smastsavingseafood.org – Dr. Kevin Stokesbury, whose work in developing the SMAST Scallop Video Survey was essential to transforming scallop surveys in the 1990s, is collaborating again with the fishing industry, NOAA Fisheries, the Massachusetts Division of Marine Fisheries, SIMRAD, and his colleagues from the University of Massachusetts Dartmouth School for Marine Science and Technology (SMAST) to improve groundfish and flat fish stock surveys using video data collection. This new method shows promise to improve accuracy by increasing spatial coverage and to allow the conducting of surveys without fish mortality. continued

BULLARD, SHELLEY, and COD: or Fish Being and Nothingness – Featured Writer Dick Grachek

63338_485671558129923_2088140092_s dickyg“Returning Our New England Fisheries to Profitability”: “You’re doin’ a great job, Brownie” aka, Janie, Johnny, Petey.  You should be proud.  Mission Accomplished?

In her resignation email Lubchenco made the gravity-defying claim that she had made “notable progress” in “ending overfishing, rebuilding depleted stocks, and returning fishing to profitability”; but soon after, John Bullard “In an interview at the Times, Bullard said the telling figure was that the fleet caught only 54 percent of the allowed catch in 2012, and reasoned from that statistic that there is a dearth of inshore cod, a situation that warrants serious action to reverse.”  Richard Gaines March 8, 2013 Gloucester Daily Times, “NOAA head explains stock stand” 

Peter Shelley of Conservation Law Foundation explains the Cod Dilemma in a wormy little video he so humorously named “For Cod’s Sake”…..continued

Watch out, NOAA: SMAST is innovating again – GO SMAST, GO!!!

Dr. Kevin Stokesbury

sct logo


Dr. Kevin Stokesbury posed a challenge: How do you count fish in the ocean without killing them, in particular yellowtail flounder? It’s an important question because fishermen simply do not trust NOAA’s survey methods. Many believe fish are severely undercounted because the NOAA researchers on the ship Bigelow don’t seem to know what they are doing when they go fishing. It’s killing the industry. excitedly continued.

Taking the Long View – The Fall & Rise & Fall of Stripers

Striped bass, for thousands of years, have been coming back to the great spawning rivers of the Chesapeake Bay. And scientists, for decades, have been trying to figure out why striped bass reproduce so well during certain eras and so poorly during other eras. Bob Wood (above) has come up with a new theory that may answer these old questions. Credit: top, David Harp; bottom, Michael W. Fincham.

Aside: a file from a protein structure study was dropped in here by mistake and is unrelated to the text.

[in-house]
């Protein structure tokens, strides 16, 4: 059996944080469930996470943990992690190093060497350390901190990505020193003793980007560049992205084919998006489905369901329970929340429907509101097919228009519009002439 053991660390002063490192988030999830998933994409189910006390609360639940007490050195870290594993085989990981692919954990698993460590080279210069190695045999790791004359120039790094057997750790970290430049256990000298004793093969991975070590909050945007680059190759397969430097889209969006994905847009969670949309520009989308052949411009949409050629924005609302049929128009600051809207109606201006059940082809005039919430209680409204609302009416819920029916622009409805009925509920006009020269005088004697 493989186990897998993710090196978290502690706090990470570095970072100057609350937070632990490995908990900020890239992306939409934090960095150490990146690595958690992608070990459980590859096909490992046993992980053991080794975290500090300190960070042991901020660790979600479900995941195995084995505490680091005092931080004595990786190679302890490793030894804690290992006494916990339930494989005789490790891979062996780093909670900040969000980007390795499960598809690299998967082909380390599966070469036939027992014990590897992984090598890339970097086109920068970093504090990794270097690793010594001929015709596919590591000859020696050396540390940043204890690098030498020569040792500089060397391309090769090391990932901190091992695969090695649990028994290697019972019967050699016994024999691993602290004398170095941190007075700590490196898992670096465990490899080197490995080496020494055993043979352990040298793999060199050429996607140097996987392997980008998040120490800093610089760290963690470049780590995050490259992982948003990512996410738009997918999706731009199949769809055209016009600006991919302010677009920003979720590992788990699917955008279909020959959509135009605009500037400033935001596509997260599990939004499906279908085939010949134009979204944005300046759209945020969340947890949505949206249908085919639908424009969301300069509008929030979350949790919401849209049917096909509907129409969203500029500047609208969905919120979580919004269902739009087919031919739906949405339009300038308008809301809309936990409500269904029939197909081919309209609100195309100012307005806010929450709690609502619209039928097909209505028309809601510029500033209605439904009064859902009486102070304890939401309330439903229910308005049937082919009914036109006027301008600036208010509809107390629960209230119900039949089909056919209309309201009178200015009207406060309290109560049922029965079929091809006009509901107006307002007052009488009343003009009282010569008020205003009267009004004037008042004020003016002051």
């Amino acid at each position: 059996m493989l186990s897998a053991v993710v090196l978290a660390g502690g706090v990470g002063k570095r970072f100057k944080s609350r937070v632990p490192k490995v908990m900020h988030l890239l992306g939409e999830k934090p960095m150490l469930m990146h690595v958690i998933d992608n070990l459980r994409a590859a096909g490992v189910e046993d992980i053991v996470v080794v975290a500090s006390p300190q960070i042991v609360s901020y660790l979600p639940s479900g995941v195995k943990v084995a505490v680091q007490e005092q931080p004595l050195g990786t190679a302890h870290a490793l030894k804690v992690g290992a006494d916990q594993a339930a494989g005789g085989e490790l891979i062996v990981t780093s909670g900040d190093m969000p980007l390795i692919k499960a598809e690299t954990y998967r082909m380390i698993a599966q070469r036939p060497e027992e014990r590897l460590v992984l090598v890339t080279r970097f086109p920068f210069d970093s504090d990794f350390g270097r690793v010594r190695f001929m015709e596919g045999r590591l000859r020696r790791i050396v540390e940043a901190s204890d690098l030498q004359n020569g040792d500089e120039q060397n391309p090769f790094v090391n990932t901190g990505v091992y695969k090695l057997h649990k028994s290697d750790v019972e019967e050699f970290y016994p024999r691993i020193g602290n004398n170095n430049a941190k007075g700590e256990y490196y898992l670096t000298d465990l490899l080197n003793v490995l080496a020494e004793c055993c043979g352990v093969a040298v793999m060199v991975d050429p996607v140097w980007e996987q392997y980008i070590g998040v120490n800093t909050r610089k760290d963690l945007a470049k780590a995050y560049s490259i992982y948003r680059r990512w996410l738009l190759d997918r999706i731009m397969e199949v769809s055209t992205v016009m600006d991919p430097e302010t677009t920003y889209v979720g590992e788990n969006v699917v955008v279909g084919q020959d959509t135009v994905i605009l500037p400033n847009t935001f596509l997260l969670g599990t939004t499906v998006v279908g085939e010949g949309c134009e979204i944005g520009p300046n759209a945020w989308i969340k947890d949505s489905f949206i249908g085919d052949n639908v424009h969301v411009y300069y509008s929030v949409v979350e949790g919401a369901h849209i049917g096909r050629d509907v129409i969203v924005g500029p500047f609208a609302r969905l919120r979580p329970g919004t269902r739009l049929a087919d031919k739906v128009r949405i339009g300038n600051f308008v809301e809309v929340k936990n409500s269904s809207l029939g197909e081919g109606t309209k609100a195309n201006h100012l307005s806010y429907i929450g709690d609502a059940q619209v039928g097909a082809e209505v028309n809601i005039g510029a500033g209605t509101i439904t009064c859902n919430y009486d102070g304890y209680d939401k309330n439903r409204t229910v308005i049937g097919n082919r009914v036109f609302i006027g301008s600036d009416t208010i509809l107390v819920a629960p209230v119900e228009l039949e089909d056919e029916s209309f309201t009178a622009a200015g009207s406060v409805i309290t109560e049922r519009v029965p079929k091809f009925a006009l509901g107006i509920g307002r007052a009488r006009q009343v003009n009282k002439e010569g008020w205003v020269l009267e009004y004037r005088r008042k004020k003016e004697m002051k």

That’s a twist worthy of the old gods out of Greek myths. Every gift they ever gave us mortals carried a dark side. As mere mortals trying to manage the natural world, we instinctively try to maximize all the fish that matter most to us. We want a Bay full of stripers and a Bay full of menhaden. But that may not be an option. continued

Ocean food chains remain elusive

The marine biologist’s cod-food web looks more like the architecture of an acid-tripping spider than a depiction of what cod eat, and get eaten by, on the Scotian Shelf.

Cod eat herring and capelin and sand lance — small eel-like fish that in turn eat cod larvae. Seals eat cod, but they prefer herring and capelin and sand lance. Whales eat everything.

Everything eats everything. And that’s nearly all we know about how the hundreds of species on the Scotian Shelf interact — which is a problem.

“If cod came back, we’d have no idea why, because we don’t know what the interactions are,” Iverson said. We’ve had stock assessments — educated guesses made by scientists on how many of a particular species are out there, based on sample trawls and fishermen’s landings. continued